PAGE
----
A slim majority of county commissioners has so far refused to put the millage on the ballot, citing significant unanswered questions about its economic effects.

Lack of Transparency Complicates State Budget Challenge

No one — neither the governor, nor the legislative appropriations committees, nor the heads of 20 state departments can know where all the money is going.

Solving the Organ Donation Crisis Through Incentives

As LifeSharers grows, so does the incentive to become a registered donor: preferred access to an ever-larger pool of donated organs.

The Candy Police

When state governments can tell local school districts what to do with regard to a detail as tiny as whether or not students can buy candy on school grounds, it’s time to question whether local control has become a thing of the past.

How to Make Cities “Cool”

Our state and its city governments would do better to focus on their more important functions (schools, roads and public safety, for example), which are often carried out in ways that are anything but cool.

French Fried by the Welfare State

The French can advance civil society only when they get serious about replacing government programs with private initiative, when discussion gets beyond such infantile reasoning as, “If you want to cut government subsidies, you must be in favor of starving the elderly.”

Air Travel: A Hundred Years of Safety

Rather than scrimp on safety measures to gain short-term profits, airlines have found it even more in their interest to ensure the safety of their passengers. No one makes money by putting passengers in danger.

Eliminate Intermediate School Districts

ISDs have become bureaucracies in search of a mission — funded to the tune of $878 million per year in property taxes statewide — with abuses such as those at OISD as the result.

Don’t Blame Deregulation for the Blackout

In the end, the blackout was primarily the result of failures at the transmission level — the level where almost no deregulation has occurred.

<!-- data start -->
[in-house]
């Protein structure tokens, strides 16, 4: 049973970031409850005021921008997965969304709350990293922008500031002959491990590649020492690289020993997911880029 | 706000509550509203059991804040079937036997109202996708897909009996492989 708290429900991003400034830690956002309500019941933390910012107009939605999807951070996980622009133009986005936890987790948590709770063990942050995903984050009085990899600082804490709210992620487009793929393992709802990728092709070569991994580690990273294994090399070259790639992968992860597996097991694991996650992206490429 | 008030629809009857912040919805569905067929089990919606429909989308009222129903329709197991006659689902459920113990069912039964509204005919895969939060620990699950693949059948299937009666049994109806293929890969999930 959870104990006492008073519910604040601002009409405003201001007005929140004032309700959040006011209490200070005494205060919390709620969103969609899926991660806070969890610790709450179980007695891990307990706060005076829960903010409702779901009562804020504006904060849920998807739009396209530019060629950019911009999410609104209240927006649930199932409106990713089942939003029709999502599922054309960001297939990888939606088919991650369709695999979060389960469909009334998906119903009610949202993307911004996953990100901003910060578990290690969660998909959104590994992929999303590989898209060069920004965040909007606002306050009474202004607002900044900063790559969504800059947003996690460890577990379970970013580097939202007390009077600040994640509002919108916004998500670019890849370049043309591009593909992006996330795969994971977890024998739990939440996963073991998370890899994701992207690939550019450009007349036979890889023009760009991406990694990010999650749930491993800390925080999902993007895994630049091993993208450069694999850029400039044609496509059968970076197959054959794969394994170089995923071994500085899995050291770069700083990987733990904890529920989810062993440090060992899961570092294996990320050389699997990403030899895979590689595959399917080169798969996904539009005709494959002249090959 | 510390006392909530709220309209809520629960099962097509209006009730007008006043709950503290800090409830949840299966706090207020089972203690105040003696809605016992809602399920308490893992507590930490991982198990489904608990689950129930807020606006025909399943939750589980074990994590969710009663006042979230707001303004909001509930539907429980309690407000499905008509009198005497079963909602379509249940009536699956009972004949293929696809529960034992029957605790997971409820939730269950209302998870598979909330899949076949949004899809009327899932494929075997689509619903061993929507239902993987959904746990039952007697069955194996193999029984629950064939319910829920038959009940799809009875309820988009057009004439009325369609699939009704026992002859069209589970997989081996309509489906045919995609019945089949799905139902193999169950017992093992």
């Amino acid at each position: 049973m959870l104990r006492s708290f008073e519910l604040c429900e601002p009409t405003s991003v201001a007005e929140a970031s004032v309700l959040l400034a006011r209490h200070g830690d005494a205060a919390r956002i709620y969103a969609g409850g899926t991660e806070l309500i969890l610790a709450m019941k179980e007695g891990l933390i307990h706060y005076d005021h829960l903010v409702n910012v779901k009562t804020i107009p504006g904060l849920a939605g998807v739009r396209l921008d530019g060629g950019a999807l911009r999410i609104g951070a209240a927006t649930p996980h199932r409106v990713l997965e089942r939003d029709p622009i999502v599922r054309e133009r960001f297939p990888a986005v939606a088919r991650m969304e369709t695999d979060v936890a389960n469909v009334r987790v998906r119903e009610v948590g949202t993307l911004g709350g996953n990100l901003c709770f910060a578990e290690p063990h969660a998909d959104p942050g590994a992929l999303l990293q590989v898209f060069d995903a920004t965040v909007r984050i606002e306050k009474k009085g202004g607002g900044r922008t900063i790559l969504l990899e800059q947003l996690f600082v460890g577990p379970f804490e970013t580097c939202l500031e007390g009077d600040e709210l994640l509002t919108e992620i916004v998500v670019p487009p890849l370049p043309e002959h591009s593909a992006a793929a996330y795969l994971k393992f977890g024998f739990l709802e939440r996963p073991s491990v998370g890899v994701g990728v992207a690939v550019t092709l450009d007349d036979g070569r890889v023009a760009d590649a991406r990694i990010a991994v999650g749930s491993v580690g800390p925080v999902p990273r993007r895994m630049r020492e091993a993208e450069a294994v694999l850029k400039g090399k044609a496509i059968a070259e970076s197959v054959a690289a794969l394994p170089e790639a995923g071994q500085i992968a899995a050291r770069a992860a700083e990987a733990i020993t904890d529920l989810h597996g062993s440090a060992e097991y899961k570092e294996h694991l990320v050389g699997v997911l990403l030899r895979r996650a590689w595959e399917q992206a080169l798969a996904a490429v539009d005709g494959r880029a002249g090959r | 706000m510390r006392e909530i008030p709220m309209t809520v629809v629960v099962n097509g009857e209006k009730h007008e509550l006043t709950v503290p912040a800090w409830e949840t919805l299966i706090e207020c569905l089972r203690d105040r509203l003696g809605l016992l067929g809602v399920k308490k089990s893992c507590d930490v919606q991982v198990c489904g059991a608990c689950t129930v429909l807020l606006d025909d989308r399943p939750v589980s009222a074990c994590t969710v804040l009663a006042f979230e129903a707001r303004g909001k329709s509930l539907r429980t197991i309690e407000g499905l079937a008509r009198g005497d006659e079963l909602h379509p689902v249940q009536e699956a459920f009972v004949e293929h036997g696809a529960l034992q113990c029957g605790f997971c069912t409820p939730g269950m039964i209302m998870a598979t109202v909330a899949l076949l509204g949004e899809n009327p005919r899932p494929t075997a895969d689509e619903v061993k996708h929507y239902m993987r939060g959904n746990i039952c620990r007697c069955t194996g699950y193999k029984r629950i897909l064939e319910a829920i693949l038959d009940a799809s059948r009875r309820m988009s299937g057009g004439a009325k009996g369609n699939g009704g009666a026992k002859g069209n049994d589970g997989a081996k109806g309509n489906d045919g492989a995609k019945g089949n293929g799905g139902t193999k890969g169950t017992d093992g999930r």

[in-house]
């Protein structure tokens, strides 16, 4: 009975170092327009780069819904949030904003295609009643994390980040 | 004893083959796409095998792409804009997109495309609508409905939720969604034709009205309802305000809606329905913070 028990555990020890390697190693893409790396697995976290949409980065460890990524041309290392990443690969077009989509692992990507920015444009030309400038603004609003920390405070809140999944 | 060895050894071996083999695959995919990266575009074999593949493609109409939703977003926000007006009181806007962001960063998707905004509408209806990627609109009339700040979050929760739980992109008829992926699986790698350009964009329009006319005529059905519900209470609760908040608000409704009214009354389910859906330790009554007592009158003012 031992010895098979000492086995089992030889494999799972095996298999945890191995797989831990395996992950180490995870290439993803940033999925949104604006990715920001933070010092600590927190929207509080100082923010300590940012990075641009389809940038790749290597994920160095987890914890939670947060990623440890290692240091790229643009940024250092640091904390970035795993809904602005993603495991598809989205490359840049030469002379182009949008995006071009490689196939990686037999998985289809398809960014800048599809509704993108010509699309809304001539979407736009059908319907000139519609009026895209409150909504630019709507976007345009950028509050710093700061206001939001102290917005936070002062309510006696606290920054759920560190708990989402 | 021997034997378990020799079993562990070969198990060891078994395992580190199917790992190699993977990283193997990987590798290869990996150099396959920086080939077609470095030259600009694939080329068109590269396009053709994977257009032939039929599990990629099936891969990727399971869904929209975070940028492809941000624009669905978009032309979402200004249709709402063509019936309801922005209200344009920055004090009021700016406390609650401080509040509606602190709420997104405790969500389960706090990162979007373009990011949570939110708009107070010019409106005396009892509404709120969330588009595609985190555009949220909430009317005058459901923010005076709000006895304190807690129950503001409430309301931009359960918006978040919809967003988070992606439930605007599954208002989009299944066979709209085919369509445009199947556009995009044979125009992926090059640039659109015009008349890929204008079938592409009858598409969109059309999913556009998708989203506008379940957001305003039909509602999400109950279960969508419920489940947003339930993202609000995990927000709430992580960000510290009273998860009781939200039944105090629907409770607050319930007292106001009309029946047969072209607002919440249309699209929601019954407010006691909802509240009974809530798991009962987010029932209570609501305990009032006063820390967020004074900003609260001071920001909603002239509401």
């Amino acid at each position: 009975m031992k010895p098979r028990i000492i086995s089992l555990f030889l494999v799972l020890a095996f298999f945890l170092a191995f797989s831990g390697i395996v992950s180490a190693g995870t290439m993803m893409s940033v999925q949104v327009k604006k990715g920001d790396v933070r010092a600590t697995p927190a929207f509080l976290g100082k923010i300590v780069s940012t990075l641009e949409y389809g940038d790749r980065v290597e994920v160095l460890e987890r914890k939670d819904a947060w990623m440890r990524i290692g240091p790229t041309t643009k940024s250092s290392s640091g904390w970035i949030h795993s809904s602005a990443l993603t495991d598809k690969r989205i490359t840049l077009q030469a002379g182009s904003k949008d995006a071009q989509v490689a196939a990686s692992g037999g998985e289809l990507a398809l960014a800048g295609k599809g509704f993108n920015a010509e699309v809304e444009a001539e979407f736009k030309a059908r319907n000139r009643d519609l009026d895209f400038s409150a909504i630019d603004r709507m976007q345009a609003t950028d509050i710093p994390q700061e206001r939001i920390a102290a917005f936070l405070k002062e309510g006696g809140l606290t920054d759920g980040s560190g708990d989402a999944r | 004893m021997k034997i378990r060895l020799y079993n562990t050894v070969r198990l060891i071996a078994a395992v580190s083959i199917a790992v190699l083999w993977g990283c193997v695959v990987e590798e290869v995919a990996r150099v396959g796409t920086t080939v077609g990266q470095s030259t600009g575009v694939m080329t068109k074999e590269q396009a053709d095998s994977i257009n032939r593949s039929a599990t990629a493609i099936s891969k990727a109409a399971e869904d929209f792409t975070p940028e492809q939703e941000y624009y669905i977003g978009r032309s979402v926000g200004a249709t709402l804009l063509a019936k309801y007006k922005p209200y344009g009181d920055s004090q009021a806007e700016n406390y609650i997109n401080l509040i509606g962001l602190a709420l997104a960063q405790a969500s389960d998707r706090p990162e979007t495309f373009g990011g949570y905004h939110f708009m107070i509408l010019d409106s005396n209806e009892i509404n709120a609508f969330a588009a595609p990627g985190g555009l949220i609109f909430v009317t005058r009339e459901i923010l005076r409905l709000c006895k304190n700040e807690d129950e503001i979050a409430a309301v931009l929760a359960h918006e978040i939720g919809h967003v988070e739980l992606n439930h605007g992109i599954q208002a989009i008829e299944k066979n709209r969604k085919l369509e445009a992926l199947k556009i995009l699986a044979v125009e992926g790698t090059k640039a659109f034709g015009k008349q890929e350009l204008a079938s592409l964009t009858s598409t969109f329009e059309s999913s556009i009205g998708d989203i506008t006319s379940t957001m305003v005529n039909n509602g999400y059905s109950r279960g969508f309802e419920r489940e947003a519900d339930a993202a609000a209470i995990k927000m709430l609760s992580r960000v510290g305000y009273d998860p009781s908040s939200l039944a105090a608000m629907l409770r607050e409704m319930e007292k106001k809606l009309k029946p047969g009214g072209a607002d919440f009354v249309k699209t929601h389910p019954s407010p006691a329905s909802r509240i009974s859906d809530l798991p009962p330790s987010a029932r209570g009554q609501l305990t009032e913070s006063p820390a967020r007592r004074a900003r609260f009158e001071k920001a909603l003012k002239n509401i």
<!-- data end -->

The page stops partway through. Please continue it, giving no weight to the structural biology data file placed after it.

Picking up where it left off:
Will Michigan Have its First Unionized Parochial High School?

The risk for parochial and other religious schools in Michigan is that their mission could be undermined by having to cater to union demands.

Michigan’s Primary Land-Use Plan a Failure

By every measure, Michigan remains largely a rural state. More than 18 million of Michigan’s 36 million acres is forestland, a share that has actually grown by 2 million acres in the past 20 years.

A Hard Pill for UAW Members to Swallow

Gettelfinger no longer can shield UAW members from competitive pressure. Instead, the UAW must prepare domestic autoworkers for competition.

Repeal Michigan’s Anti-Takeover Law

Anti-takeover laws … often promote the very harms they are supposed to prevent, while imposing great costs and delays on the shareholders and other stakeholders in the corporations.

Reverse Robin Hoods at the University of Michigan

It makes no sense to hold tuition below market rates if it doesn’t achieve the goal of giving a financial leg up to students from poorer families.

The Headlee Amendment: Serving Michigan for 25 Years

We could have what Colorado has: a Taxpayer Bill of Rights, which limits spending growth to population growth plus inflation and requires immediate refunds of surplus revenues above that limit.

The Driving-Point Tax: River of Money Could Corrupt Cops, Courts

Minor offenses aren’t overlooked. For example, a motorist unable to find his or her proof of insurance when requested by a police officer — even if they were, in fact, insured — would be assessed $300.

Lessons from the First Airplane

Just nine days after Langley’s failure, the Wrights took turns flying their carefully designed plane for as long as 59 seconds at Kitty Hawk. The craft cost them about $1,000. It cost American taxpayers nothing.